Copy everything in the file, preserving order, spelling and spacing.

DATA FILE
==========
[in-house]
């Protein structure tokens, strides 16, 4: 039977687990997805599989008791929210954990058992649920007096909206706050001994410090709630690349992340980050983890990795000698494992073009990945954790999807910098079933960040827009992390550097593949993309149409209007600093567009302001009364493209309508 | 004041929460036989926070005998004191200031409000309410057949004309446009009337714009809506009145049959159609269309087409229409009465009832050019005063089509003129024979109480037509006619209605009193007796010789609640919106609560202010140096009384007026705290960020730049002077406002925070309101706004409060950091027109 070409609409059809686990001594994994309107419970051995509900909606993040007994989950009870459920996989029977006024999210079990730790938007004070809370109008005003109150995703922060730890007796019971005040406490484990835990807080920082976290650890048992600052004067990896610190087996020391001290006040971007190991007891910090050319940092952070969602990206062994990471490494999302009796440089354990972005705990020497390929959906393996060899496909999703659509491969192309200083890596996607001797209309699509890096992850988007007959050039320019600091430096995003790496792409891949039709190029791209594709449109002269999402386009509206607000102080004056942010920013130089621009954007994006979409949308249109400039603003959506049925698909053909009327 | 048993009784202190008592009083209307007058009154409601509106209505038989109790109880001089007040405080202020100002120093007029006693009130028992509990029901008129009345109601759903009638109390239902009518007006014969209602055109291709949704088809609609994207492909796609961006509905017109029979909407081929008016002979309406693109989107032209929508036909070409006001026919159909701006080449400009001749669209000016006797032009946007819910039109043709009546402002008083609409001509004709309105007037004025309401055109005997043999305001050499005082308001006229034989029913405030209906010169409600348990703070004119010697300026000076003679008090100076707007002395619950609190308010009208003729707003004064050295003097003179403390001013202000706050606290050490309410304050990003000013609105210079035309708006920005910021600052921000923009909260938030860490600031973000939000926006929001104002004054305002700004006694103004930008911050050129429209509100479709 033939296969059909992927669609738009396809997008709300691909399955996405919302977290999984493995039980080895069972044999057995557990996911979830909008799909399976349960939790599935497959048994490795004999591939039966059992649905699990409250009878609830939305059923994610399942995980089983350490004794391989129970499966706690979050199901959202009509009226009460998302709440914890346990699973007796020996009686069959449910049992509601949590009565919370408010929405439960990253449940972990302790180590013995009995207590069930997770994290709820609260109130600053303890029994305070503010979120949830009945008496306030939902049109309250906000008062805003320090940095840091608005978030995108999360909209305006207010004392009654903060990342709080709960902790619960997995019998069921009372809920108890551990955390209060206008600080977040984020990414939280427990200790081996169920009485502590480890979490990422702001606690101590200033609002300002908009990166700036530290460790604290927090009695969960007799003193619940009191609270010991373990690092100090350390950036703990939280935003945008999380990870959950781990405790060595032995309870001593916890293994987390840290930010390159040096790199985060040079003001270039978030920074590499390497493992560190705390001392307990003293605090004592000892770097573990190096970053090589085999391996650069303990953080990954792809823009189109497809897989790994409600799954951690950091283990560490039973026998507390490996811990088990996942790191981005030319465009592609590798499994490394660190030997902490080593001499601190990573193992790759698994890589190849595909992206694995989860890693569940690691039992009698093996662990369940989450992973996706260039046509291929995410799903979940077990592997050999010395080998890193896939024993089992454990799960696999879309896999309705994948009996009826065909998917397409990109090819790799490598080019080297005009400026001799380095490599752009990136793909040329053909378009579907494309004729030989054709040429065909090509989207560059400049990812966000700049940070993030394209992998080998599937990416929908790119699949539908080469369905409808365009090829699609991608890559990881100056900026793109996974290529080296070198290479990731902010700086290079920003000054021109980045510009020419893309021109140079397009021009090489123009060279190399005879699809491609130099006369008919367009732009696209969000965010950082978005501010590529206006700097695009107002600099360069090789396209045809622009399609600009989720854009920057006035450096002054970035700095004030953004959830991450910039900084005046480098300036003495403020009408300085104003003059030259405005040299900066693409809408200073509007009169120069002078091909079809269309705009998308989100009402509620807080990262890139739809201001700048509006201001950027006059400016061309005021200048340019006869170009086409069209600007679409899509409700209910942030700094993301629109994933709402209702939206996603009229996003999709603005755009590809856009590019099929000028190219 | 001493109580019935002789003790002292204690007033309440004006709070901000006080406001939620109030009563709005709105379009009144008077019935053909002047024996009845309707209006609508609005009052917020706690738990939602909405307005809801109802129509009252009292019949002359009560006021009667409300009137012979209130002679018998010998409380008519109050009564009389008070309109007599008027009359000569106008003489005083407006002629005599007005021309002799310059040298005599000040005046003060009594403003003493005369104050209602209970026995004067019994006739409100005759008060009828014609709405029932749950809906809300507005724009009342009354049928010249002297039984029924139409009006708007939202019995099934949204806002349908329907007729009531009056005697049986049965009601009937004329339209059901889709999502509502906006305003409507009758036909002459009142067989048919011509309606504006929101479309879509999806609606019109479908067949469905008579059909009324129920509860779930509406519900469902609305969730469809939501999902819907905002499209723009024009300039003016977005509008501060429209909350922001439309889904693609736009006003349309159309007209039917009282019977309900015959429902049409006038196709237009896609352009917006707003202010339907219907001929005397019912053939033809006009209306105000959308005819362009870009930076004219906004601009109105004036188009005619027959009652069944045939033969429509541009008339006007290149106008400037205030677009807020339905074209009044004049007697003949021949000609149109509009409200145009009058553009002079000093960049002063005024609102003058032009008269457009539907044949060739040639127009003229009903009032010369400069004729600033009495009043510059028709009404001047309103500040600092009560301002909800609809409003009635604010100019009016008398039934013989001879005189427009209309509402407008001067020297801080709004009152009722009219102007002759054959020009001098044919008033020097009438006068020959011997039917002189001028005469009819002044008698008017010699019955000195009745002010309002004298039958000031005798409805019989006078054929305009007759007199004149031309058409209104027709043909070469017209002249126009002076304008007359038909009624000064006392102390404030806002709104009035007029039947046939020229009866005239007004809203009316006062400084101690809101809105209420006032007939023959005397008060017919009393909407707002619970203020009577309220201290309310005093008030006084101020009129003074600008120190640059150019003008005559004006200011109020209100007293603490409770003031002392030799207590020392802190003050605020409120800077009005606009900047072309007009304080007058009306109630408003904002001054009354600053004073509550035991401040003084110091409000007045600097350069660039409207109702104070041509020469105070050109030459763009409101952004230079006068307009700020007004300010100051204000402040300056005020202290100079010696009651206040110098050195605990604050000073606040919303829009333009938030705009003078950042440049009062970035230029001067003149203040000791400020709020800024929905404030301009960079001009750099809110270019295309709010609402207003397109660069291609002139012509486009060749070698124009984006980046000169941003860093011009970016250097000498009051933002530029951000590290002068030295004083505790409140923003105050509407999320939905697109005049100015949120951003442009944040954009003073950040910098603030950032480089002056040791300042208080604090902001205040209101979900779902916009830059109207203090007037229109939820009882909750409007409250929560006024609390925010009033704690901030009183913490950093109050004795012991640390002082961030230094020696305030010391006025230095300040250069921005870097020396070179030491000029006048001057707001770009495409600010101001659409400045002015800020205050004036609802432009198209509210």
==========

[in-house]
């Protein structure tokens, strides 16, 4: 039977687990997805599989008791929210954990058992649920007096909206706050001994410090709630690349992340980050983890990795000698494992073009990945954790999807910098079933960040827009992390550097593949993309149409209007600093567009302001009364493209309508 | 004041929460036989926070005998004191200031409000309410057949004309446009009337714009809506009145049959159609269309087409229409009465009832050019005063089509003129024979109480037509006619209605009193007796010789609640919106609560202010140096009384007026705290960020730049002077406002925070309101706004409060950091027109 070409609409059809686990001594994994309107419970051995509900909606993040007994989950009870459920996989029977006024999210079990730790938007004070809370109008005003109150995703922060730890007796019971005040406490484990835990807080920082976290650890048992600052004067990896610190087996020391001290006040971007190991007891910090050319940092952070969602990206062994990471490494999302009796440089354990972005705990020497390929959906393996060899496909999703659509491969192309200083890596996607001797209309699509890096992850988007007959050039320019600091430096995003790496792409891949039709190029791209594709449109002269999402386009509206607000102080004056942010920013130089621009954007994006979409949308249109400039603003959506049925698909053909009327 | 048993009784202190008592009083209307007058009154409601509106209505038989109790109880001089007040405080202020100002120093007029006693009130028992509990029901008129009345109601759903009638109390239902009518007006014969209602055109291709949704088809609609994207492909796609961006509905017109029979909407081929008016002979309406693109989107032209929508036909070409006001026919159909701006080449400009001749669209000016006797032009946007819910039109043709009546402002008083609409001509004709309105007037004025309401055109005997043999305001050499005082308001006229034989029913405030209906010169409600348990703070004119010697300026000076003679008090100076707007002395619950609190308010009208003729707003004064050295003097003179403390001013202000706050606290050490309410304050990003000013609105210079035309708006920005910021600052921000923009909260938030860490600031973000939000926006929001104002004054305002700004006694103004930008911050050129429209509100479709 033939296969059909992927669609738009396809997008709300691909399955996405919302977290999984493995039980080895069972044999057995557990996911979830909008799909399976349960939790599935497959048994490795004999591939039966059992649905699990409250009878609830939305059923994610399942995980089983350490004794391989129970499966706690979050199901959202009509009226009460998302709440914890346990699973007796020996009686069959449910049992509601949590009565919370408010929405439960990253449940972990302790180590013995009995207590069930997770994290709820609260109130600053303890029994305070503010979120949830009945008496306030939902049109309250906000008062805003320090940095840091608005978030995108999360909209305006207010004392009654903060990342709080709960902790619960997995019998069921009372809920108890551990955390209060206008600080977040984020990414939280427990200790081996169920009485502590480890979490990422702001606690101590200033609002300002908009990166700036530290460790604290927090009695969960007799003193619940009191609270010991373990690092100090350390950036703990939280935003945008999380990870959950781990405790060595032995309870001593916890293994987390840290930010390159040096790199985060040079003001270039978030920074590499390497493992560190705390001392307990003293605090004592000892770097573990190096970053090589085999391996650069303990953080990954792809823009189109497809897989790994409600799954951690950091283990560490039973026998507390490996811990088990996942790191981005030319465009592609590798499994490394660190030997902490080593001499601190990573193992790759698994890589190849595909992206694995989860890693569940690691039992009698093996662990369940989450992973996706260039046509291929995410799903979940077990592997050999010395080998890193896939024993089992454990799960696999879309896999309705994948009996009826065909998917397409990109090819790799490598080019080297005009400026001799380095490599752009990136793909040329053909378009579907494309004729030989054709040429065909090509989207560059400049990812966000700049940070993030394209992998080998599937990416929908790119699949539908080469369905409808365009090829699609991608890559990881100056900026793109996974290529080296070198290479990731902010700086290079920003000054021109980045510009020419893309021109140079397009021009090489123009060279190399005879699809491609130099006369008919367009732009696209969000965010950082978005501010590529206006700097695009107002600099360069090789396209045809622009399609600009989720854009920057006035450096002054970035700095004030953004959830991450910039900084005046480098300036003495403020009408300085104003003059030259405005040299900066693409809408200073509007009169120069002078091909079809269309705009998308989100009402509620807080990262890139739809201001700048509006201001950027006059400016061309005021200048340019006869170009086409069209600007679409899509409700209910942030700094993301629109994933709402209702939206996603009229996003999709603005755009590809856009590019099929000028190219 | 001493109580019935002789003790002292204690007033309440004006709070901000006080406001939620109030009563709005709105379009009144008077019935053909002047024996009845309707209006609508609005009052917020706690738990939602909405307005809801109802129509009252009292019949002359009560006021009667409300009137012979209130002679018998010998409380008519109050009564009389008070309109007599008027009359000569106008003489005083407006002629005599007005021309002799310059040298005599000040005046003060009594403003003493005369104050209602209970026995004067019994006739409100005759008060009828014609709405029932749950809906809300507005724009009342009354049928010249002297039984029924139409009006708007939202019995099934949204806002349908329907007729009531009056005697049986049965009601009937004329339209059901889709999502509502906006305003409507009758036909002459009142067989048919011509309606504006929101479309879509999806609606019109479908067949469905008579059909009324129920509860779930509406519900469902609305969730469809939501999902819907905002499209723009024009300039003016977005509008501060429209909350922001439309889904693609736009006003349309159309007209039917009282019977309900015959429902049409006038196709237009896609352009917006707003202010339907219907001929005397019912053939033809006009209306105000959308005819362009870009930076004219906004601009109105004036188009005619027959009652069944045939033969429509541009008339006007290149106008400037205030677009807020339905074209009044004049007697003949021949000609149109509009409200145009009058553009002079000093960049002063005024609102003058032009008269457009539907044949060739040639127009003229009903009032010369400069004729600033009495009043510059028709009404001047309103500040600092009560301002909800609809409003009635604010100019009016008398039934013989001879005189427009209309509402407008001067020297801080709004009152009722009219102007002759054959020009001098044919008033020097009438006068020959011997039917002189001028005469009819002044008698008017010699019955000195009745002010309002004298039958000031005798409805019989006078054929305009007759007199004149031309058409209104027709043909070469017209002249126009002076304008007359038909009624000064006392102390404030806002709104009035007029039947046939020229009866005239007004809203009316006062400084101690809101809105209420006032007939023959005397008060017919009393909407707002619970203020009577309220201290309310005093008030006084101020009129003074600008120190640059150019003008005559004006200011109020209100007293603490409770003031002392030799207590020392802190003050605020409120800077009005606009900047072309007009304080007058009306109630408003904002001054009354600053004073509550035991401040003084110091409000007045600097350069660039409207109702104070041509020469105070050109030459763009409101952004230079006068307009700020007004300010100051204000402040300056005020202290100079010696009651206040110098050195605990604050000073606040919303829009333009938030705009003078950042440049009062970035230029001067003149203040000791400020709020800024929905404030301009960079001009750099809110270019295309709010609402207003397109660069291609002139012509486009060749070698124009984006980046000169941003860093011009970016250097000498009051933002530029951000590290002068030295004083505790409140923003105050509407999320939905697109005049100015949120951003442009944040954009003073950040910098603030950032480089002056040791300042208080604090902001205040209101979900779902916009830059109207203090007037229109939820009882909750409007409250929560006024609390925010009033704690901030009183913490950093109050004795012991640390002082961030230094020696305030010391006025230095300040250069921005870097020396070179030491000029006048001057707001770009495409600010101001659409400045002015800020205050004036609802432009198209509210």